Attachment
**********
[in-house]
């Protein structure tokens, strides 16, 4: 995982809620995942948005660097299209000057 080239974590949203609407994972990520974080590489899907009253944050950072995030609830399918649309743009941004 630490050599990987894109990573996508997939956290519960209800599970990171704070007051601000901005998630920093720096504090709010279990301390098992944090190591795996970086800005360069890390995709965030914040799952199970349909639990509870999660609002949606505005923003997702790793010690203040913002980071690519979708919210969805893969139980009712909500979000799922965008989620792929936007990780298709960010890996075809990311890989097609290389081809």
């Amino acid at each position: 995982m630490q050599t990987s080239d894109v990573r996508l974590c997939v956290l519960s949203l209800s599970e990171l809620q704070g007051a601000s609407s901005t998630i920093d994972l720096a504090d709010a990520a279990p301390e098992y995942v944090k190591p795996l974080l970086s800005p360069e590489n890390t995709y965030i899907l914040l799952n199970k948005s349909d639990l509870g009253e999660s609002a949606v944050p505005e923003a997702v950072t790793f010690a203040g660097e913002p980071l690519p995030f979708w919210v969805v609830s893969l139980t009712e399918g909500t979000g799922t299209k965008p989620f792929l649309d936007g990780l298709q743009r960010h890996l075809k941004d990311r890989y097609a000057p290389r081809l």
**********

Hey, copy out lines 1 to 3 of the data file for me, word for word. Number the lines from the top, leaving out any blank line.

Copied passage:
[in-house]
């Protein structure tokens, strides 16, 4: 995982809620995942948005660097299209000057 080239974590949203609407994972990520974080590489899907009253944050950072995030609830399918649309743009941004 630490050599990987894109990573996508997939956290519960209800599970990171704070007051601000901005998630920093720096504090709010279990301390098992944090190591795996970086800005360069890390995709965030914040799952199970349909639990509870999660609002949606505005923003997702790793010690203040913002980071690519979708919210969805893969139980009712909500979000799922965008989620792929936007990780298709960010890996075809990311890989097609290389081809």
């Amino acid at each position: 995982m630490q050599t990987s080239d894109v990573r996508l974590c997939v956290l519960s949203l209800s599970e990171l809620q704070g007051a601000s609407s901005t998630i920093d994972l720096a504090d709010a990520a279990p301390e098992y995942v944090k190591p795996l974080l970086s800005p360069e590489n890390t995709y965030i899907l914040l799952n199970k948005s349909d639990l509870g009253e999660s609002a949606v944050p505005e923003a997702v950072t790793f010690a203040g660097e913002p980071l690519p995030f979708w919210v969805v609830s893969l139980t009712e399918g909500t979000g799922t299209k965008p989620f792929l649309d936007g990780l298709q743009r960010h890996l075809k941004d990311r890989y097609a000057p290389r081809l």